In other words, it’s a real alternative to the prevailing ad-supported, data collecting model of existing social media – a working solution to the well-publicised critiques of social media offered by commentators such as Jaron Lanier and Shoshona Zuboff. Twitter “is like a communist state,” Josh says – in the sense that the users get no reward for their efforts, but the overarching entity does. With Twetch, “the individual has power now”.

Hear more from Josh Petty in this week’s CoinGeek Conversation podcast:

You can also watch the podcast video on YouTube.

Please subscribe to CoinGeek Conversations – this is the first episode of the podcast’s second season. If you’re new to it, there are 30 episodes from season one to catch up on.

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Could Bitcoin mean the end of surveillance capitalism?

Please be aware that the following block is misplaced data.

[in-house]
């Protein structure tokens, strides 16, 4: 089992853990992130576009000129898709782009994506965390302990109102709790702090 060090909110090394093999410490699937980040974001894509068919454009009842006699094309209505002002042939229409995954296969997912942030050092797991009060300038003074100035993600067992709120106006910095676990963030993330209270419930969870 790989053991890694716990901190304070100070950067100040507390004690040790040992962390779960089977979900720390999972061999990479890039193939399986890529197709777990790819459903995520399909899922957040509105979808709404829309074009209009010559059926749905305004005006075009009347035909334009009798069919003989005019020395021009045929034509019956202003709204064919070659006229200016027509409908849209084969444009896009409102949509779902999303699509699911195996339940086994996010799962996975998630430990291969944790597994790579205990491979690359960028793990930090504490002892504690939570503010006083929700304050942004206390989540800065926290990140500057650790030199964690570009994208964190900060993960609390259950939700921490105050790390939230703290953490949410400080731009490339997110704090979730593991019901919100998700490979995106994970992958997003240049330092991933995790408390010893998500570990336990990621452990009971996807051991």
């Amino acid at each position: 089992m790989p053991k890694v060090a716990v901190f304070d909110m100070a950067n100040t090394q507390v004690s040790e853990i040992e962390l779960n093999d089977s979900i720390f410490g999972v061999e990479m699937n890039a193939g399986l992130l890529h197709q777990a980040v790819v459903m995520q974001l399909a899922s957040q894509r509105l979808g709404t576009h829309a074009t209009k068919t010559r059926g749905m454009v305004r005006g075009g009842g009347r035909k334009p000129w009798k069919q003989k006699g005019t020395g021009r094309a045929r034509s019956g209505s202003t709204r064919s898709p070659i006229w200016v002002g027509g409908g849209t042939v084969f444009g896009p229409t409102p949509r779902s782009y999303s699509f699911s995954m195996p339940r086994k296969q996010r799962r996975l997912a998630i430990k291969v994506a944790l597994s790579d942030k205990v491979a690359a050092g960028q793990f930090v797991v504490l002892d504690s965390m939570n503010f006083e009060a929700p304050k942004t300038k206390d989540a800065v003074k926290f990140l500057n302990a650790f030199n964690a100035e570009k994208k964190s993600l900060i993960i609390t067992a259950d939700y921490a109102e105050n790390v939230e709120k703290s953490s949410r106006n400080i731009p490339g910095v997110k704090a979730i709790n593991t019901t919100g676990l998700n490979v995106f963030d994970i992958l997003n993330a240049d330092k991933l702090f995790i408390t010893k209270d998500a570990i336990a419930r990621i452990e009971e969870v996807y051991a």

Last year, Shoshana Zuboff, a Harvard economist, told us that we were living in The Age of Surveillance Capitalism — the title of her influential book. Its subtitle was The Fight for a Human Future at the New Frontier of Power. Her complaint was about how big tech businesses sell behavioural data collected from their users in return for their ‘free’ services.

Zuboff says that the tech companies pay nothing for our data but make their fortunes by analysing and selling it — in the great capitalist tradition of “taking things that live outside the market sphere and declaring their new life as market commodities.”

In the same interview with The Guardian, she says that “once we searched Google, but now Google searches us. Once we thought of digital services as free, but now surveillance capitalists think of us as free.” It’s a powerful argument, and Zuboff is not the first to make this kind of point.